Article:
As with many effective comedy actos, Kelley and Doohan mastered comedy later in life and career. Other actors in this category include Leslie Neilson and Lloyd Bridges as well as Darren McGavin. These men began acting in science fiction and adventure films and series like This Planet Earth; Sea Hunt; Riverboat and Kolchak:Night Stalker. They went on to make us laugh in the Naked Gun film series, the Airplane comedy films, and the annual favorite, A Christmas Story.

All of the actors in this paragraph are now deceased and film footage is the only way to visit them again. Kelley and Doohan as professor-engineers from Scotland with advanced technologies no one in the US has seen are sublime. Their opinions of "quaint" pre-Internet computers in 1986 are both disgusted and funny - all the more comic after the public gained wide Internet access in the mid-1990s. Viewing these scenes becomes funnier every year.

Monterey Bay Aquarium

The Monterey Bay Aquarium was used as the Cetacean Institute for Star Trek: The Voyage Home. The aquarium has expending their programming since that time and has become a popular tourist and local visitor attraction.

In addition, the organization dedicates a large portion of its efforts to conservation and sustainability with a system of programs called Save the Oceans on their website. One of these is a smart-phone app for choosing ocean-friendly seafood restaurants.

The aquarium promotes official marine protected areas (like national parks under the sea) and sponsors conservation legislation such as the sustainable seafood bill AB 1217, passed and signed into law.

Now, California fisheries can receive help in gaining international certification for seafood sustainability and market their products as sustainable.

Whales Weep Not, Quoted in Star Trek, the Voyage Home


  • Corby, J. Afternoon Show with Corby. WTVN Radio610; 1995.
  • Hammond, P.; Heinrich, S. and Hooker, S. Whales: Their Biology and Behavior. Comstock Publishing Associates; 2017.
  • Mellville, H. Moby Dick. Richard Bentley Publishers; October 18, 1851.
  • Morton, A. Listening to Whales: What the Orcas Have Taught Us. Ballantine Books; 2004.
  • Star Trek: The Voyage Home. Paramount; 1986.
  • Whitehead, H. and Rendell, L. The Cultural Lives of Whales and Dolphins. University of Chicago Press; 2015.

© 2011 Patty Inglish MS


Patty Inglish MS (author) from USA and Asgardia, the First Space Nation on April 21, 2016:

@Marion - The information came from AM Radio news back in 1995 in my city. The announcer reported that scientists on the East Coast took whale recordings from the Atlantic Ocean, filtered the songs through computer programs/sound system and found the melody Amazing Grace. The melody was an African song that the many slaves in the ships sang together. Whales swimming beside the ships heard the song.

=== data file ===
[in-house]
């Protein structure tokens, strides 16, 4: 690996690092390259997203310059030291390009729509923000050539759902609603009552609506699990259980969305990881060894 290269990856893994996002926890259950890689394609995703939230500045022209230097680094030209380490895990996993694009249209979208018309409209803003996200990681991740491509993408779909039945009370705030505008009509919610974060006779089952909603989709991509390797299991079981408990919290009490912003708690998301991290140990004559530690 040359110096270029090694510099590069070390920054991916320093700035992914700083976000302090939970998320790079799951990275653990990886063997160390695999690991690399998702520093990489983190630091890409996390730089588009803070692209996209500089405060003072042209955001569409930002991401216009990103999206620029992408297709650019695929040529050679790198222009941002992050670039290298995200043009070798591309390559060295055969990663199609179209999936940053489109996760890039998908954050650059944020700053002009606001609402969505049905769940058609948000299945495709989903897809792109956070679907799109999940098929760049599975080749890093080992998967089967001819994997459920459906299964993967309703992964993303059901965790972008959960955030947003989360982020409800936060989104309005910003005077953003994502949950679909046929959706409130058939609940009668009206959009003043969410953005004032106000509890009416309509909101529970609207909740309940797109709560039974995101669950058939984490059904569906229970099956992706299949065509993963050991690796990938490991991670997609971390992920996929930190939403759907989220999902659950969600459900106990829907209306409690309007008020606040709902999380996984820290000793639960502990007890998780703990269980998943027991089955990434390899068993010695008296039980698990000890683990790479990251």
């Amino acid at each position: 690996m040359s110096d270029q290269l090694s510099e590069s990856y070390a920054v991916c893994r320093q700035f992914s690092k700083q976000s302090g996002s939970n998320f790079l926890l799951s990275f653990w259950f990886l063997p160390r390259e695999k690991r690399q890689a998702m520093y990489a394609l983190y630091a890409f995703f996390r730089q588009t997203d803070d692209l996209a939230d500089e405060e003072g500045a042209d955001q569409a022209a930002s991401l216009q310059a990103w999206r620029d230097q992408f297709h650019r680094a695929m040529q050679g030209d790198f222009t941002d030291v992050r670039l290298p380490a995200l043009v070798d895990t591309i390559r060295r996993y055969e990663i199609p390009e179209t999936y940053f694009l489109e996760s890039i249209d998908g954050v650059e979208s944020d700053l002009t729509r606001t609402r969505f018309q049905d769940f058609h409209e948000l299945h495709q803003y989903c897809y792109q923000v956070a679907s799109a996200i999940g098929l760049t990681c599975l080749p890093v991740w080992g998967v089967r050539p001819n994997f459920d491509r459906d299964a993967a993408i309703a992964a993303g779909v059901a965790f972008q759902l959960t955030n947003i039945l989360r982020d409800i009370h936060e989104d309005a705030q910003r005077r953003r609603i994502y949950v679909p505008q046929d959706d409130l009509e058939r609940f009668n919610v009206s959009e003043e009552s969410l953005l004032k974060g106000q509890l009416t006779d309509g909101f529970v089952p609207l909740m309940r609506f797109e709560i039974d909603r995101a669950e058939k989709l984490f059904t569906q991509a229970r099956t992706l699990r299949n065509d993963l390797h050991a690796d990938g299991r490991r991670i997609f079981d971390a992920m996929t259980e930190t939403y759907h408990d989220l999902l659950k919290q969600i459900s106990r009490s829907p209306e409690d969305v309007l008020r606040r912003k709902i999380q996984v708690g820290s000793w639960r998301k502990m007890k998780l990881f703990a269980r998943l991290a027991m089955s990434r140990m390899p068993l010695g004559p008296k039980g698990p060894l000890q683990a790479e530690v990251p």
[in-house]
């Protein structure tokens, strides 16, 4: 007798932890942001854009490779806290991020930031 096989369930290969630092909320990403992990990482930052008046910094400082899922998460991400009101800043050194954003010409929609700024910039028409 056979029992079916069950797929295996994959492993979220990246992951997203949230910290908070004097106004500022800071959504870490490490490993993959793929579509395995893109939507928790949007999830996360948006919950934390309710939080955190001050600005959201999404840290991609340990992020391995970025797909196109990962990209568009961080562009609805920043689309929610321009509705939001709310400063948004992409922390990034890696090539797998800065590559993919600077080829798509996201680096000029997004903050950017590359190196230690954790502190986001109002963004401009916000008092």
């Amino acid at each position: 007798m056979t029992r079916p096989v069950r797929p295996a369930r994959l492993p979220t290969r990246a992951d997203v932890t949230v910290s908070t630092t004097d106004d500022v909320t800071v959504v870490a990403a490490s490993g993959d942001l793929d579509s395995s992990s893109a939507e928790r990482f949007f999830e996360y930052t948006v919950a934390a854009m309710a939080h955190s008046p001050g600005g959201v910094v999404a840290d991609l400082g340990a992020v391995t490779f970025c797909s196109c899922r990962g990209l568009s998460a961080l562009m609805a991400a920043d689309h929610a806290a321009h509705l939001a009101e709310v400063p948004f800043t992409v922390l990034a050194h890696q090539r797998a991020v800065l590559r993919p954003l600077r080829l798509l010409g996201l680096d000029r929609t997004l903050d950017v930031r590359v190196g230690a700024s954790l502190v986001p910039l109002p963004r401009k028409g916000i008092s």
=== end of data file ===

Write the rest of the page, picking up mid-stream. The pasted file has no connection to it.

The Smithsonian has a 2015 article stating that Paul Knapp Jr. recorded whale song in 1992 and found melodies very similar to Gregorian Chants. Contact the Smithsonian and see if they have any more detailed information at this time. They may have something not published yet.

Marlon on April 21, 2016:

Do you have any more info or an article about whales passing Amazing Grace to their young? Or info about the slave ships? I love that image and I would like to include it in article I am writing. But I'd like to know more. Please post.

Hello, hello, from London, UK on May 05, 2011:

A brilliant hub, of course so well worded and thought provoking. This world could be so beautiful and enjoyable if man would behave themselve.

chspublish from Ireland on May 02, 2011:

We should be grateful for these wonderful beings who recognise our sentience, it would seem. Whales allow us to see the interdepndence of nature itself and our close bond gives us a priveleged position. Thanks for the hub on our fellow beings.

JasonPLittleton on May 02, 2011:

Great hub, I've enjoyed to read this one heheh :)

Patty Inglish MS (author) from USA and Asgardia, the First Space Nation on May 01, 2011:

Thanks for reading this instead of the newspaper, susiebrown48! I'm happy that my take on this subject was worth the read.

Shelly - it was fun to write as well.

susiebrown48 from Clearwater, FL on May 01, 2011:

I woke up this morning, got coffee, sat down to review emails and received my "New hubs by your favorite authors" email. This Hub was the top of the list, and although "Whales" have never been particularly on my radar, I thought "Why Not?" and started in to read.

Not only was the subject matter fascinating and I learned much I didn't know, but your writing style is delightful to indulge in. I love the detail, the references to whales in literature. I'm so glad I opted for your Hub and not the newspaper! Knowing such glorious creatures are sentient refreshes my awe for this wonderful planet. Thank you.

Shelly Bryant from Singapore and/or Shanghai on May 01, 2011:

This is a fun hub! Thanks for the enjoyable read.

Patty Inglish MS (author) from USA and Asgardia, the First Space Nation on April 30, 2011:

Thanks for these omments!

stars439 - Your stories always make me smile and the one about the squirrel is a gem that made me laugh.

stars439 from Louisiana, The Magnolia and Pelican State. on April 30, 2011:

Wonderful hub. Whales are magnificent. It use to make me ill when they would show pictures of them in ways I would rather not bring to mind. God Bless You Precious heart.

Ireno Alcala from Bicol, Philippines on April 30, 2011:

Whales often go alongside our ship (especially in Indian Ocean) showing their spouts on their backs, often in group. I think they're attracted with the noise of the ship's engine motor.

Patty Inglish MS (author) from USA and Asgardia, the First Space Nation on April 30, 2011:

Thanks, Pamella99 - I quess I like both films :)

Pamela Oglesby from Sunny Florida on April 30, 2011:

Whales are so interesting to study. I've always thought they were fascinating. I like the contrast you wrote between Moby Dick and Star Trek. Rated up.